Bair: US should pull back from Basel II

Speaking before the Senate Committee on Banking, Housing and Urban Affairs, Bair was asked whether she would consider pushing for the retention of Basel I as the primary risk management framework in the US, in light of the capital adequacy relief the accord has provided some of the biggest financial institutions posing large systemic risks to global financial markets.

"The structure of the Basel II advanced approaches has been highly problematic but we still have the leverage ratio in place in this country and discussions are now taking place internationally regarding a global leverage ratio. A more granular Basel I framework could be more effective than Basel II and I think that it would be a viable and faster path to stronger capital standards," Bair said.

Bair noted many of the concepts "inherent in the Basel II advanced approaches [resulted] in reduced capital requirements. In hindsight, it is now clear that the international regulatory community over-estimated the risk mitigation benefits of diversification and risk management when they set minimum regulatory capital requirements for large, complex financial institutions".

Bair took the opportunity to lay her vision for overhauling financial regulation in the US before senators and advocated a 180-degree move away from Basel II capital standards, saying instead that systemically important firms should face additional capital charges based on their size and complexity.

This should both dissuade institutions from growing too large or complex while simultaneously coercing existing systemically important entities to shrink or simplify their business lines to secure capital relief, she said.

In addition to plans already announced by the US Treasury to establish a systemic risk regulator - a role that Bair noted "the Federal Reserve would seem well positioned" to fill - the FDIC also called for the creation of a systemic risk council to bring together the Treasury, the Fed, the FDIC and the Securities and Exchange Commission to assess system-wide threats and take a more macro perspective of emerging problems than individual regulators do.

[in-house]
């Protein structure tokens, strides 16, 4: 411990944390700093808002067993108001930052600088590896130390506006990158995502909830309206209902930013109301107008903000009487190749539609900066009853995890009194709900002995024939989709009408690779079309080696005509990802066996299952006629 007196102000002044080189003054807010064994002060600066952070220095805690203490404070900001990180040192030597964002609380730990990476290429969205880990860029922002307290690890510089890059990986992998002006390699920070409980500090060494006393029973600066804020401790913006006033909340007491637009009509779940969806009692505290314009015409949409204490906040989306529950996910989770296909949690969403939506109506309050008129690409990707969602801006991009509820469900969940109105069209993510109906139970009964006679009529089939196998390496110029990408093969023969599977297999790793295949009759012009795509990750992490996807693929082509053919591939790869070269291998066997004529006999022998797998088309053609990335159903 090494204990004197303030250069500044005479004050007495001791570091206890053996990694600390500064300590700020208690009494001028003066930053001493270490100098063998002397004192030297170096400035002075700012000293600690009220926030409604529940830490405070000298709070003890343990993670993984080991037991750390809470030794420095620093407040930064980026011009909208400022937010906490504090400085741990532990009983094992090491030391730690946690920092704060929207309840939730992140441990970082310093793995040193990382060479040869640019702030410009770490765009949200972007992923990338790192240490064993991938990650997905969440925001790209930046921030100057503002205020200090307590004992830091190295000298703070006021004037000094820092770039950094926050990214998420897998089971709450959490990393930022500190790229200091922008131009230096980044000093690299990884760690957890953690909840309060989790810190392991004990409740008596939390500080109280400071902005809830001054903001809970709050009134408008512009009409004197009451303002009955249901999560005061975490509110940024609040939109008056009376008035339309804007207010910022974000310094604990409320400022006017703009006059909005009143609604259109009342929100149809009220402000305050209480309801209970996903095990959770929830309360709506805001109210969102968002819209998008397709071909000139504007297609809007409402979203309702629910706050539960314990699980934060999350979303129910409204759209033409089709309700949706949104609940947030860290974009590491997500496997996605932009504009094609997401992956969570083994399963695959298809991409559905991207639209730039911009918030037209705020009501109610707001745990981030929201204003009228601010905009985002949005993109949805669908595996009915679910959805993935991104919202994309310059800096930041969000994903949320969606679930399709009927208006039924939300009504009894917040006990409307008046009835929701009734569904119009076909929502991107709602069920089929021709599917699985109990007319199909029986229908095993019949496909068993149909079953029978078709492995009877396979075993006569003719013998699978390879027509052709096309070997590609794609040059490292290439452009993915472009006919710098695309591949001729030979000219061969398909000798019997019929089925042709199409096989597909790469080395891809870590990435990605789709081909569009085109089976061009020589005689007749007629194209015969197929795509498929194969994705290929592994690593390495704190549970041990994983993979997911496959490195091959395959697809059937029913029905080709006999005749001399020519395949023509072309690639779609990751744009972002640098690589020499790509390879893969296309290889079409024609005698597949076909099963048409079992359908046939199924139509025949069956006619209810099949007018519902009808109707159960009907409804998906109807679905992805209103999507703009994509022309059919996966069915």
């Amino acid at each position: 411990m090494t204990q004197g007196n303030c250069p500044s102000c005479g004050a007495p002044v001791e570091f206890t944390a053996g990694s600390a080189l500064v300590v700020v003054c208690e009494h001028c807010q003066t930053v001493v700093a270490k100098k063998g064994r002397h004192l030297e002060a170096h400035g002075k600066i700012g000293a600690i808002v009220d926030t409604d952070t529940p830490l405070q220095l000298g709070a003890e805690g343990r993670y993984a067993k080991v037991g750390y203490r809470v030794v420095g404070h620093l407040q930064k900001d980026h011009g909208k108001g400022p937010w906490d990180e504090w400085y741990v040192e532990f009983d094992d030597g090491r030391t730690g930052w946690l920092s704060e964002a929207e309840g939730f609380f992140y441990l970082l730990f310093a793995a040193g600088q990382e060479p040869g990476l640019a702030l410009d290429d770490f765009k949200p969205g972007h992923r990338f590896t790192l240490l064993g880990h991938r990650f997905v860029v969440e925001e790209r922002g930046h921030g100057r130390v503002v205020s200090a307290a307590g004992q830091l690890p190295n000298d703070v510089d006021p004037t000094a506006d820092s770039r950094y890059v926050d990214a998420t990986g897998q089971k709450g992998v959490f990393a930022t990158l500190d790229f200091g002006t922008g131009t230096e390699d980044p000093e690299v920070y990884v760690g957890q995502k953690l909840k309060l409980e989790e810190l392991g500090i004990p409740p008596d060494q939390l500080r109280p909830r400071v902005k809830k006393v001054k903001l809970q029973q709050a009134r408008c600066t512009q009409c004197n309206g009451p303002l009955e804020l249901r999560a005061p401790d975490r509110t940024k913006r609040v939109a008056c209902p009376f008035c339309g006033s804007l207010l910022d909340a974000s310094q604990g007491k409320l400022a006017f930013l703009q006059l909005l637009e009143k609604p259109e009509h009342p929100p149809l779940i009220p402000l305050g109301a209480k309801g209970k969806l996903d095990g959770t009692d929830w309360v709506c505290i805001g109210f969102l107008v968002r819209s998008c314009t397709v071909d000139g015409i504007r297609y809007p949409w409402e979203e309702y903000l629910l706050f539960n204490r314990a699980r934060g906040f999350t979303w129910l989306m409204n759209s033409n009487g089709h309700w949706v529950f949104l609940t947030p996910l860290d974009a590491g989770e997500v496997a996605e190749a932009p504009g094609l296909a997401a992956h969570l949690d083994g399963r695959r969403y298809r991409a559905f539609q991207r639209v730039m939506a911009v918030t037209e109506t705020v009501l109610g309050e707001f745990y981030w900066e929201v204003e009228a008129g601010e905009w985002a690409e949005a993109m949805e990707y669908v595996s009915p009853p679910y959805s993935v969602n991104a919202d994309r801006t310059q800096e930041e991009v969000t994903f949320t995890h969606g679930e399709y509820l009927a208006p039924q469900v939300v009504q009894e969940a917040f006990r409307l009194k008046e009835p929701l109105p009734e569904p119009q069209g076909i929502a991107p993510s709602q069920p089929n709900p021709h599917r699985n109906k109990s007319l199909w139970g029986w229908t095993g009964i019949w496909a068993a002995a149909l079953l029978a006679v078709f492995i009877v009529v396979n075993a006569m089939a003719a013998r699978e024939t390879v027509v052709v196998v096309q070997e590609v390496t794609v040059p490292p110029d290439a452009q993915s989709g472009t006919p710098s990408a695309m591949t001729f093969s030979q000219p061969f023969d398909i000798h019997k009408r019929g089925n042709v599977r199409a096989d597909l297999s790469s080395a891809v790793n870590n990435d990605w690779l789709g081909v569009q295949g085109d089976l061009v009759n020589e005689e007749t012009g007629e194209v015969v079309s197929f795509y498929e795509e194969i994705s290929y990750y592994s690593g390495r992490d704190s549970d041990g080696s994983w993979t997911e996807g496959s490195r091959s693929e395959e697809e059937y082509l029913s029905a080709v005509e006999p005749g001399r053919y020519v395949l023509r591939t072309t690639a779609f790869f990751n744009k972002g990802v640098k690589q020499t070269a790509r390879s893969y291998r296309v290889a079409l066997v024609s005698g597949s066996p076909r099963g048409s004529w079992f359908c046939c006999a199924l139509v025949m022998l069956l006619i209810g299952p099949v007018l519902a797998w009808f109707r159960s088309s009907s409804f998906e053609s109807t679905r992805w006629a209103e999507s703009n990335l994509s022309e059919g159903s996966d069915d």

The council would have "the authority to overrule or force actions on behalf of other regulatory entities", Bair said. The FDIC would also be empowered with new resolution authority to create a legal mechanism to facilitate the orderly unwinding of failing systemically important firms.

Current rules only allow the FDIC to intervene at FDIC-insured institutions' deposit-taking arms rather than regulating bank holding companies in their entirety. In extending existing powers, the FDIC would be able to permit the swift and orderly dissolution of a whole firm, moving healthy and insured assets across to a bridge bank and ultimately to another viable institution while providing counterparties the scope to avoid immediately terminating outstanding derivatives positions and selling collateral on those positions at fire-sale prices, which would depress prices and increase the systemic impact of the collapse of a counterparty.

Current bankruptcy provisions do not allow for the orderly resolution of outstanding derivatives contracts - as witnessed following the collapse of Lehman Brothers in September 2008.

Funding for the authority would be provided through a "financial companies resolution fund" similar in design to the existing deposit insurance fund, towards which all systemically important firms would contribute funds - based on their risk profile - to finance the unwinding of any other major institutions caught in the system. This fund would serve as a further capital disincentive to compel systemically important firms to shrink in size.

Senators reacted positively to the proposals, commending Bair on her free-market ideals and contrasting her ideas to those put forth by Treasury secretary Timothy Geithner, who has dramatically expanded the size of the US government balance sheet to finance several programmes designed to revive capital markets and hasten the end of the recession.

"FDIC chairman Bair's testimony is a stunning rejection of what we have heard from our Treasury secretary. I want to thank you for bringing sanity to the situation. This proposal alleviates much of the moral hazard that the Treasury secretary has been promoting," said Republican senator Bob Corker.

See also: Bair: FDIC needs power to take over non-bank institutions
Treasury to take $125bn equity in nine US banks, says Paulson
Meagre $5bn profit for US commercial banks, says FDIC

Only users who have a paid subscription or are part of a corporate subscription are able to print or copy content.

To access these options, along with all other subscription benefits, please contact or view our subscription options here:

You are currently unable to copy this content. Please contact to find out more.

You need to sign in to use this feature. If you don’t have a account, please register for a trial.

Sign in
You are currently on corporate access.

To use this feature you will need an individual account. If you have one already please sign in.

Sign in.

Alternatively you can request an individual account here